You want to be courteous when you’re talking to friends. You want your clients, colleagues, and manager to recognize that you’re fully involved when you’re at work. You often find yourself needing family to repeat themselves because it was easier to tune out parts of the discussion that you weren’t able to hear very well.
On zoom calls you move in closer. You pay attention to body language and facial cues and listen for verbal inflections. You read lips. And if everything else fails – you fake it.
Maybe you’re in denial. You’re struggling to keep up because you missed most of the conversation. You might not know it, but years of progressive hearing loss can have you feeling isolated and discouraged, making projects at work and life at home needlessly overwhelming.
According to some studies, situational factors such as room acoustics, background noise, competing signals, and environmental awareness have a strong influence on how a person hears. These factors are relevant, but they can be a lot more extreme for individuals who have hearing loss.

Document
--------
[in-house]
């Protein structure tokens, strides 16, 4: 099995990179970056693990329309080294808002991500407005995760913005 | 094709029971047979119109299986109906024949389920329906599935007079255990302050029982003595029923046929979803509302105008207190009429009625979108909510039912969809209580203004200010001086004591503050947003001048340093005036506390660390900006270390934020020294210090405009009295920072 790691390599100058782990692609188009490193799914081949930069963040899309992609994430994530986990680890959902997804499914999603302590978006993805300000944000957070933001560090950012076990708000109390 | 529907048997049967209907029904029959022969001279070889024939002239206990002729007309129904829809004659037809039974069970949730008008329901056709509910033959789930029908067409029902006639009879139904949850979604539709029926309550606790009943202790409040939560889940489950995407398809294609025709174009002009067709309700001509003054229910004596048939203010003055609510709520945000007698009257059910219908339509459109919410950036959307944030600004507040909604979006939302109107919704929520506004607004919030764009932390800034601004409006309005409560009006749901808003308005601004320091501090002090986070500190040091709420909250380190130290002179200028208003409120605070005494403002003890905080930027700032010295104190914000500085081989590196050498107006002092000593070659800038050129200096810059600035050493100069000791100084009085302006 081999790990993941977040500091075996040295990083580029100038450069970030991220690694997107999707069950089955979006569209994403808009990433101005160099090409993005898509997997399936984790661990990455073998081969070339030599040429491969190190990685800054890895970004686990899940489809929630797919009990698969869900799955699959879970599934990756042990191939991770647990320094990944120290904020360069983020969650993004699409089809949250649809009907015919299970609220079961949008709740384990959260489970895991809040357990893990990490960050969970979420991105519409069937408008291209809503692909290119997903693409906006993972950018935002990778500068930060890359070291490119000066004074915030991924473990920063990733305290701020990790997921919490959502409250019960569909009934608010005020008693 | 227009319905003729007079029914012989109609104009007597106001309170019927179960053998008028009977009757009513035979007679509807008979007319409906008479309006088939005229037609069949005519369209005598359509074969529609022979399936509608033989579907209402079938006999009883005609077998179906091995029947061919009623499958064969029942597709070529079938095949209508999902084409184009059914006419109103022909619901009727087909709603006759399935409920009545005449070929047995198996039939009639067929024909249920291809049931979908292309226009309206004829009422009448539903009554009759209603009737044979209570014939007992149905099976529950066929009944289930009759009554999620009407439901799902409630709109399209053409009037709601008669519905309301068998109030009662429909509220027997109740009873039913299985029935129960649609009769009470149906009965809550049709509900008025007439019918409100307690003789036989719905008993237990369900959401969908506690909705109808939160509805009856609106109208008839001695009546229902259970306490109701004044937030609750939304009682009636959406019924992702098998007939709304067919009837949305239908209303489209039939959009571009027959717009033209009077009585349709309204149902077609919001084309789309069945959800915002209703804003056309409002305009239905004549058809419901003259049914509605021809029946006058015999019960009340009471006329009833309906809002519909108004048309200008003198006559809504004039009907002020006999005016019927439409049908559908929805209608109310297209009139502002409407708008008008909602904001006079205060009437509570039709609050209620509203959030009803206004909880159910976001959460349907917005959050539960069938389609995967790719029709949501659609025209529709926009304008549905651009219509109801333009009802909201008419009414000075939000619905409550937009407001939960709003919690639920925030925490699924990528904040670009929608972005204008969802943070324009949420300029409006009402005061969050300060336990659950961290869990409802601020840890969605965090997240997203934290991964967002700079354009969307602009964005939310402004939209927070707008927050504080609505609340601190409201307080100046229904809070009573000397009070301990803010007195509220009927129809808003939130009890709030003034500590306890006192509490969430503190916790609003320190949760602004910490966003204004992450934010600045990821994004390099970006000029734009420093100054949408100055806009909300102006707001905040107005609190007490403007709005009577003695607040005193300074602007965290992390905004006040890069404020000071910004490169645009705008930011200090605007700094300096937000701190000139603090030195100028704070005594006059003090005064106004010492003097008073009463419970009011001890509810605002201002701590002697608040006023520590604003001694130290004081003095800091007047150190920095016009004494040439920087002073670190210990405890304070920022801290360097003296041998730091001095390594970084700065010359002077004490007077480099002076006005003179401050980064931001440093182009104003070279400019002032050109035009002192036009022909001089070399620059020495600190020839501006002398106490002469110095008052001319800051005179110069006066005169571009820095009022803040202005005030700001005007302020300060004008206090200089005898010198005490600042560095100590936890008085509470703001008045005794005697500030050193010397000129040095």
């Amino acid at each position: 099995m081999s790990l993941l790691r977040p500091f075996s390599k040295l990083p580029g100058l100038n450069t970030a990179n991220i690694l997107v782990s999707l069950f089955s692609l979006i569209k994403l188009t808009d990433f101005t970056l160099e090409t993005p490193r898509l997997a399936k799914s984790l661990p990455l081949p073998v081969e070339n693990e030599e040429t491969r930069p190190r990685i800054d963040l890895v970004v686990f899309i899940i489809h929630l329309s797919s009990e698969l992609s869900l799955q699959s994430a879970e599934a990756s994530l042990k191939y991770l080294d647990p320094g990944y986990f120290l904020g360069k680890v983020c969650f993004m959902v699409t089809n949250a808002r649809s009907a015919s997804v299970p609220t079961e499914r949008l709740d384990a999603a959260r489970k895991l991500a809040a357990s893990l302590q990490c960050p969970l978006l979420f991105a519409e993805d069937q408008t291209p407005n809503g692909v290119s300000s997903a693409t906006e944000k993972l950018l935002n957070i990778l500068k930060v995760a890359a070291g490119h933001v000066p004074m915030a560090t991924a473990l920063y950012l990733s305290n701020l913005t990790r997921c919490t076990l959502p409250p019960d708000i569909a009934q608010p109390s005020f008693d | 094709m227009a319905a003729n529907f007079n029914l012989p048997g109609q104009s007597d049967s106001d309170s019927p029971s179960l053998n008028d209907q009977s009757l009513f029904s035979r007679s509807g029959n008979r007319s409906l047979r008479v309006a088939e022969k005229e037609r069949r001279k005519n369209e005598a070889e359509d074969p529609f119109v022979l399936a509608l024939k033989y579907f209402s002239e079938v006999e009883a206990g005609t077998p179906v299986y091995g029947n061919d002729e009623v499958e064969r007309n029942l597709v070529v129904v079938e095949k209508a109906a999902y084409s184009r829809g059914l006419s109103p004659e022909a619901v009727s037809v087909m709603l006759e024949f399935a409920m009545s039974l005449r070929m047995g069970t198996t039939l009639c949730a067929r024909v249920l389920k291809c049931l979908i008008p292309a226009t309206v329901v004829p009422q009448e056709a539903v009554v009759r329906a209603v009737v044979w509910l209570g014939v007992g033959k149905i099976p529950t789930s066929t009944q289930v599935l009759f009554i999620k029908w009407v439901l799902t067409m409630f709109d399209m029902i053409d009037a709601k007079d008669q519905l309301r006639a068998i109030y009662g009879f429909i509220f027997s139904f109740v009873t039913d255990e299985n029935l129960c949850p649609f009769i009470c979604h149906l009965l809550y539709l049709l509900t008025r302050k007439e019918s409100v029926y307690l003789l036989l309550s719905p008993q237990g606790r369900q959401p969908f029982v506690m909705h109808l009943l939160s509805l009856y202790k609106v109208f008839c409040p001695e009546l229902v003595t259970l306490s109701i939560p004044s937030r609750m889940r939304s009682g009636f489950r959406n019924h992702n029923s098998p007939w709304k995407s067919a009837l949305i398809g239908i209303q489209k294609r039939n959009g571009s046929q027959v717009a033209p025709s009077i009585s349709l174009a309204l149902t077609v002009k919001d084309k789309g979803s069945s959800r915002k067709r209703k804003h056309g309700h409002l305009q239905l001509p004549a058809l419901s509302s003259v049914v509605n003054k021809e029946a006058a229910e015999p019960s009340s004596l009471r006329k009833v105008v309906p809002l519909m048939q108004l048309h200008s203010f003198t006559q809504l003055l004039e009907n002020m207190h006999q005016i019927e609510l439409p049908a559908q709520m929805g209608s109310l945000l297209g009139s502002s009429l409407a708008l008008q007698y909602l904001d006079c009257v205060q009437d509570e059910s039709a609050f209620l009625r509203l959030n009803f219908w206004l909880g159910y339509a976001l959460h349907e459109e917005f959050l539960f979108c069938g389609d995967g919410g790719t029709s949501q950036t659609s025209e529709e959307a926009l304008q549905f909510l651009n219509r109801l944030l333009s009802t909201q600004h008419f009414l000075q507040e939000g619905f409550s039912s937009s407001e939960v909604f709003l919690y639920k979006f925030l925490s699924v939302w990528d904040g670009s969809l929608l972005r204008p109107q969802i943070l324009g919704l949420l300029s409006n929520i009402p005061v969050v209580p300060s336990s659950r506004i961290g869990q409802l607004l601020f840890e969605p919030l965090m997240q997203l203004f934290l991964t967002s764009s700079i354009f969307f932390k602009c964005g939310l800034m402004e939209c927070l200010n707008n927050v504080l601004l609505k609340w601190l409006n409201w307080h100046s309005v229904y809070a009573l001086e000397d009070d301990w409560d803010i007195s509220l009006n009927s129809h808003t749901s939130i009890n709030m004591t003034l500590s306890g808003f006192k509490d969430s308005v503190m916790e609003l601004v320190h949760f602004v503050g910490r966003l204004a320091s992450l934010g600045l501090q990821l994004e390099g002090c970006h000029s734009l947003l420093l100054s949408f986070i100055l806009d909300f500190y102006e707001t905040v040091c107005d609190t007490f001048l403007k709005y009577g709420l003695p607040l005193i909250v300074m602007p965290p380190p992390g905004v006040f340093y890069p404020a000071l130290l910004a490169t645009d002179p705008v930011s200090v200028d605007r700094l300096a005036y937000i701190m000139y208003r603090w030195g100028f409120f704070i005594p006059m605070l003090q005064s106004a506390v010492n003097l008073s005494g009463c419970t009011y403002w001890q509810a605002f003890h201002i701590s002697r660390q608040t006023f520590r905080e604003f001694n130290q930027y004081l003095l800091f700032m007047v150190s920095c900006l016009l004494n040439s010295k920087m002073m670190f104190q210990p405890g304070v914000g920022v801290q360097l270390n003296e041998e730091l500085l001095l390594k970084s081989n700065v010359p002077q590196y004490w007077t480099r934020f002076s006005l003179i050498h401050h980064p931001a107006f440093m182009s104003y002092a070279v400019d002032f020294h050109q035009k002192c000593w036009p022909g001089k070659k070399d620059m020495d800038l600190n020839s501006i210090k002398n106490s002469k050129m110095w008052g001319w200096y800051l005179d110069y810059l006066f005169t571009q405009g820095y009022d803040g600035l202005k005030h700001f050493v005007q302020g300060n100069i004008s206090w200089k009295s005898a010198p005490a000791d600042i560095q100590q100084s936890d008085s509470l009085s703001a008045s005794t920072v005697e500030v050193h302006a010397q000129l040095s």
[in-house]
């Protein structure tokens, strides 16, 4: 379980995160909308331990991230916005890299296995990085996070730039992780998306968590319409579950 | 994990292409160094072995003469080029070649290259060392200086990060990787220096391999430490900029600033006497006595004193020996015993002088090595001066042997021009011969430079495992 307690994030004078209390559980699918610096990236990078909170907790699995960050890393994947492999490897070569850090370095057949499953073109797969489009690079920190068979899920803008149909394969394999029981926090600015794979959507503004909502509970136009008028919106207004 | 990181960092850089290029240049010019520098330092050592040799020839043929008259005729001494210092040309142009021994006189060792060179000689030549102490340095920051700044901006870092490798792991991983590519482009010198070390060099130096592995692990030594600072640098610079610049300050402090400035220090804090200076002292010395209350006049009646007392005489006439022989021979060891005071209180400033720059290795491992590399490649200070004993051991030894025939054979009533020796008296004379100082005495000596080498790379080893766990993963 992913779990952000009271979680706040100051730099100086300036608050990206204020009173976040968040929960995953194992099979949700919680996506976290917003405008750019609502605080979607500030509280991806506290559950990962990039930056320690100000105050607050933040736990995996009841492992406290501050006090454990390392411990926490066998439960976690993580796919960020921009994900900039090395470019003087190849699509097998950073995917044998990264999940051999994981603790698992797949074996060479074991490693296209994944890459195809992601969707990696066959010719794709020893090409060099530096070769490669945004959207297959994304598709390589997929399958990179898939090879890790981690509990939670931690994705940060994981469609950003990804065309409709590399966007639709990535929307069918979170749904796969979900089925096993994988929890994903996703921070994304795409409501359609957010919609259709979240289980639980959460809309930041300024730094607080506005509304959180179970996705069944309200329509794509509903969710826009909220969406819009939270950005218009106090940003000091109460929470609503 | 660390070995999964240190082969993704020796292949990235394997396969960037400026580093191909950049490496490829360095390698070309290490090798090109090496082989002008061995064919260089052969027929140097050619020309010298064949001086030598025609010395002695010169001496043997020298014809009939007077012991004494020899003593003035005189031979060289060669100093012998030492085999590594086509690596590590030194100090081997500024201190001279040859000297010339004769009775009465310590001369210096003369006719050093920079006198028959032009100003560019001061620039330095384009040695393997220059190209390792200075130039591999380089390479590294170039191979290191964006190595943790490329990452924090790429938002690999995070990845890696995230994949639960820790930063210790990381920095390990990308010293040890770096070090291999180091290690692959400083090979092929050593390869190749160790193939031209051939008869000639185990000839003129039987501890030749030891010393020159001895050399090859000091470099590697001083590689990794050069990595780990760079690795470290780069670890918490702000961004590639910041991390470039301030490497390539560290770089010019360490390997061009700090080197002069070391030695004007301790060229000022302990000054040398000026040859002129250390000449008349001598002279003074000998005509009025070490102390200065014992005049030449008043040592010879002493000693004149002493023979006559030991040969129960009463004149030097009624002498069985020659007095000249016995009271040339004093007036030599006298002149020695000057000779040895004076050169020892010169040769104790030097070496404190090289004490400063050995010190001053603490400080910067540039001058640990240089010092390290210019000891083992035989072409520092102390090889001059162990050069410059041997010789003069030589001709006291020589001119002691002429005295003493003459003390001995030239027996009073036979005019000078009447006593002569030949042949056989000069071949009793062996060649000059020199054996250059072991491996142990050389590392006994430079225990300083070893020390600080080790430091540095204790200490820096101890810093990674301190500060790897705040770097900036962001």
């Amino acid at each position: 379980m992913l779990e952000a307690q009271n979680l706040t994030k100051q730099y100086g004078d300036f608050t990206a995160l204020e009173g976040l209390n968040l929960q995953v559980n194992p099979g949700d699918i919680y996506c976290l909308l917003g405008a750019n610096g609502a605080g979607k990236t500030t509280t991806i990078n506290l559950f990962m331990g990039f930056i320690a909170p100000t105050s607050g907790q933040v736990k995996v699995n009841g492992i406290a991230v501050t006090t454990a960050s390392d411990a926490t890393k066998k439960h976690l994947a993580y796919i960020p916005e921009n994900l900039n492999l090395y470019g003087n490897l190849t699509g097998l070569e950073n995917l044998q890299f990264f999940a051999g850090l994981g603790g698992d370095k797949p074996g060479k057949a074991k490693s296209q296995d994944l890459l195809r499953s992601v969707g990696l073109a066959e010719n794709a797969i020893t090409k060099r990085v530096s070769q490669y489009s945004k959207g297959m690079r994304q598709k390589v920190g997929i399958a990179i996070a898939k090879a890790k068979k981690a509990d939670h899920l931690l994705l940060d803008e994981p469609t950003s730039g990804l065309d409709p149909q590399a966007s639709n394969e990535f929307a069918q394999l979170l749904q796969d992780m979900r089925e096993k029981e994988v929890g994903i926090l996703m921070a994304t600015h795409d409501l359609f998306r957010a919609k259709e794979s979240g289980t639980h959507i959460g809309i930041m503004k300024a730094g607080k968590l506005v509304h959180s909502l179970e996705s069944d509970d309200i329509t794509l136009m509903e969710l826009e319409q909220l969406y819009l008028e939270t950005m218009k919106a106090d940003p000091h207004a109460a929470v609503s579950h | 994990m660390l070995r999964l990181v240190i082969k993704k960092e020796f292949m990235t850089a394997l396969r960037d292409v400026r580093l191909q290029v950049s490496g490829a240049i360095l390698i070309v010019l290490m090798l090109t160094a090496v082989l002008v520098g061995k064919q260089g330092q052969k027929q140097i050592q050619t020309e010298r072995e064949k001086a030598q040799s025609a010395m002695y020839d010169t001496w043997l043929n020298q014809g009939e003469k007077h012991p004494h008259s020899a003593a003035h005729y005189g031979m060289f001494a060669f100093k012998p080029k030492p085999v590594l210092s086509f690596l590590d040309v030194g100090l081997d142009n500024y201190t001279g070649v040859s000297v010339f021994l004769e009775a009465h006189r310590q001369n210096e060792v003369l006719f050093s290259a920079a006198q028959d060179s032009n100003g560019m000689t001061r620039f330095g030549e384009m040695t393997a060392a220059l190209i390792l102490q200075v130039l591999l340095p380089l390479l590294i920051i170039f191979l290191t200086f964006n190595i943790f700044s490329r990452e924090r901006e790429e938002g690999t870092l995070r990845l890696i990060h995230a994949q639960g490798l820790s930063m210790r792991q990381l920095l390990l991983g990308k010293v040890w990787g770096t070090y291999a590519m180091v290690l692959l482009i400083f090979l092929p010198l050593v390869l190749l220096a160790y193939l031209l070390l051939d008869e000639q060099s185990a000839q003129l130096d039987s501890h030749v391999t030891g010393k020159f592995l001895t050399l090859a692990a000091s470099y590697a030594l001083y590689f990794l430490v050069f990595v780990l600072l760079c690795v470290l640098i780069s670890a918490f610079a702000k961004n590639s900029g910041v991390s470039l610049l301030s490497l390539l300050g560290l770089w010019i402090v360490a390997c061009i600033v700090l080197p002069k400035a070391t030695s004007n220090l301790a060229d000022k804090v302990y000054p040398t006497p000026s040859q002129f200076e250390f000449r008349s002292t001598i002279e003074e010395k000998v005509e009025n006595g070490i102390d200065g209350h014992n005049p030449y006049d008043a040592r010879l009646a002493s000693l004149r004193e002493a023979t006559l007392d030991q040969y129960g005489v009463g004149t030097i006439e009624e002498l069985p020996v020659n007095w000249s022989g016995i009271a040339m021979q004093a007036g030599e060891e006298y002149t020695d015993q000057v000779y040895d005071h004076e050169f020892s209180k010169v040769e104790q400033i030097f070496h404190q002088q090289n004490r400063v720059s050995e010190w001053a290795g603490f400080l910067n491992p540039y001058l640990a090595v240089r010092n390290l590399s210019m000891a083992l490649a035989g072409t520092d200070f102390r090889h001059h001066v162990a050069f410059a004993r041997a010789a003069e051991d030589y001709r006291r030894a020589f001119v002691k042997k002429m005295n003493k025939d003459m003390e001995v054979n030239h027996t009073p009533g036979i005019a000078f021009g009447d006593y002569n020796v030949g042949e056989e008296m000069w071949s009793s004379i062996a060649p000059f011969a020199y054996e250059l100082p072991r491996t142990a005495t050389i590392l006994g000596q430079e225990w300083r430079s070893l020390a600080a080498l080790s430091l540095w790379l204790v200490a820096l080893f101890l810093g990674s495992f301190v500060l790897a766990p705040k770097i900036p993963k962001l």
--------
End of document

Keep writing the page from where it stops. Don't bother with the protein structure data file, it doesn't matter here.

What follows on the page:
Some hearing loss behaviors to watch out for
There are some tell-tale habits that will alert you to whether you’re in denial about how your hearing impairment is impacting your professional life:
- Pretending to understand, only to later ask others about what was said
- Having a hard time hearing what others behind you are saying
- Asking people to repeat themselves over and over again
- Finding it more difficult to hear over the phone
- Thinking people aren’t talking clearly when all you can hear is mumbling
- Leaning in during conversations and instinctively cupping your hand over your ear
Hearing loss most likely didn’t happen overnight even though it might feel as if it did. The majority of people wait 7 years on average before accepting the problem and finding help.
So if you’re detecting symptoms of hearing loss, you can bet that it’s been going on for some time unnoticed. Hearing loss is no joke so stop fooling yourself and schedule an appointment now.